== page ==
Hottest NFL Storylines Heading into August

Zach Kruse@@zachkruse2Senior Analyst IJuly 27, 2012

Hottest NFL Storylines Heading into August

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    August in the NFL is a time of renewal, a month when all 32 teams have a clean slate, and the expectations for playing in a Super Bowl return. 

    It is a refreshing time, but it is also a very stressful time. For a good number of teams, there are outside storylines that are clouding the beginning of training camps. 

    In the following slides, we'll break down some of the biggest NFL storylines as we head into August.

Mike Wallace's Holdout

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    Dealings with Mike Wallace have started to get ugly in Pittsburgh, and it appears the two sides are now at an impasse in contract negotiations. 

    According to Ed Bouchette of the Pittsburgh Post-Gazette, the Steelers have cut off negotiations with Wallace—their best offer is on the table—and now Wallace is fully prepared to sit out training camp. 

    Steelers GM Kevin Colbert said, via Bouchette:

    We've chosen to not progress with negotiations at this point. Once we made that decision, now we're in a different mode. We'll have to address any new negotiations if we get to that point.

    Colbert also told the Pittsburgh media that Wallace will have to sign his one-year, $2.7 million tender for contract negotiations to resume.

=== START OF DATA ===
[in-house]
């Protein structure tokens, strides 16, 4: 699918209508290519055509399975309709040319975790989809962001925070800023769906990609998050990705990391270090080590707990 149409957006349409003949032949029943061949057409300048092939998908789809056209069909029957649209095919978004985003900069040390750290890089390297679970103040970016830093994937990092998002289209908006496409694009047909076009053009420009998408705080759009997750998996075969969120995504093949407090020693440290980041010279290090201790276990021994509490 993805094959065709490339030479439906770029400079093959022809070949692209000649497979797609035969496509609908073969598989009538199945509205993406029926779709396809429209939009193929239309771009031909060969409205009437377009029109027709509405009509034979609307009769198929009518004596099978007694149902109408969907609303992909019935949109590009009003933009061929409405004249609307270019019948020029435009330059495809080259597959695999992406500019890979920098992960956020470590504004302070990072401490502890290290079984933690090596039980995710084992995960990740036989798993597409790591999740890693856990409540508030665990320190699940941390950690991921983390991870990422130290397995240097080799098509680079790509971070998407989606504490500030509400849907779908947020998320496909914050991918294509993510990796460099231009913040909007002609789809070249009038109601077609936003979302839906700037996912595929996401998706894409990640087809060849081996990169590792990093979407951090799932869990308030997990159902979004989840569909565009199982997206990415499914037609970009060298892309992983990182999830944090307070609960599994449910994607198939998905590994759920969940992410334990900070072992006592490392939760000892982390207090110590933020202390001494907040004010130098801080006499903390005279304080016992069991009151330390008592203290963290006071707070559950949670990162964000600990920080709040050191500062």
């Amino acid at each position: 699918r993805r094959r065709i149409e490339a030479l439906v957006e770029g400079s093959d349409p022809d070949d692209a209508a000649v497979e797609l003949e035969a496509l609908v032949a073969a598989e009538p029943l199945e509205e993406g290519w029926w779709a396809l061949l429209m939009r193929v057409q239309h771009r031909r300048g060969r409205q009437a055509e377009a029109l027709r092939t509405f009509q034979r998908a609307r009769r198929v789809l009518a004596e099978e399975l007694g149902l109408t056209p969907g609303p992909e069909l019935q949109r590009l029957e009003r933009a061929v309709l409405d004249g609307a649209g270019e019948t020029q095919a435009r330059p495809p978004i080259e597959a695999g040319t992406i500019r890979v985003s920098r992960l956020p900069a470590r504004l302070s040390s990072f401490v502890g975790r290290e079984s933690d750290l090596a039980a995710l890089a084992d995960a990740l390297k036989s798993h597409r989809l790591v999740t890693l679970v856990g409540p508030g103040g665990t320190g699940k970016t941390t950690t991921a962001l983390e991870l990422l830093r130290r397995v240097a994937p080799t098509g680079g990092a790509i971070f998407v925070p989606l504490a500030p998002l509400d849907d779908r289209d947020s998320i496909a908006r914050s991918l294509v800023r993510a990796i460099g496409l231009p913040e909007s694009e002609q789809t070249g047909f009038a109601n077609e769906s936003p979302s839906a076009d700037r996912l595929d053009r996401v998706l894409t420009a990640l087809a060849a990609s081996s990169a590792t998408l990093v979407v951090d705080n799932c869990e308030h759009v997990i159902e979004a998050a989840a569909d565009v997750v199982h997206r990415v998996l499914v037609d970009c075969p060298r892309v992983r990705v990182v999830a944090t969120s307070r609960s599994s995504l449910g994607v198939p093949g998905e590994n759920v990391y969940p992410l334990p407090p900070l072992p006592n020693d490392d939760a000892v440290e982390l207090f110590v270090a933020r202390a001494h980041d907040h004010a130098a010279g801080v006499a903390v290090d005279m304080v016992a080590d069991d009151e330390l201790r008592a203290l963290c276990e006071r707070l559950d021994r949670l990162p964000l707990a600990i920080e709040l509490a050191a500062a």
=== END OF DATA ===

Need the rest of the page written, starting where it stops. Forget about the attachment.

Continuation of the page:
Wallace caught 72 passes for 1,193 yards and eight touchdowns in 2011. 

Maurice Jones-Drew's Holdout

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    According to ESPN's Adam Schefter, Maurice Jones-Drew will not report on time to Jaguars camp. Unless a new deal gets done—and that's looking very, very unlikely—Jones-Drew is preparing for a long holdout that could spill into the season. 

    Last week, I wrote about the entirety of Jones-Drew's hold out here. Not much has changed since then. 

    The Jaguars have added pieces offensively this offseason, such as Justin Blackmon (still unsigned) and Laurent Robinson, but Jones-Drew is one of the few running backs in this league that carries his respective offense. 

    It's hard to pinpoint which side will budge first. I'd bet on Jones-Drew, simply because he has little leverage. For the Jaguars' sake, however, that had better become reality.

Quarterbacks in Seattle

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    The Seahawks report to camp on Friday, which sets the stage for one of the more interesting quarterback battles of the summer. 

    There are three characters to this dance—the incumbent, the free agent and the rookie—and each will have a chance at winning over head coach Pete Carroll. 

    Tarvaris Jackson, the incumbent, was signed last summer to a two-year deal to be the starter. He was little more than average in his first year, but he also suffered an injury late that sapped some of his effectiveness. 

    Matt Flynn, the free agent, was given $10 million in guaranteed money, which seemingly gives him the inside track to be the starter. He has limited experience—just two starts in four years in Green Bay—but he made the most of his opportunities as Aaron Rodgers' backup. 

    Finally, there's Russell Wilson, the rookie, who was taken in the third round this April. He's short—well under the height most teams want in an NFL starter—but every other quarterbacking attribute is there. 

    When camp opens Friday, this position battle starts back up. Whoever winds up starting in Week 1 will have earned it in August. 

Tim Tebow, Mark Sanchez and the Jets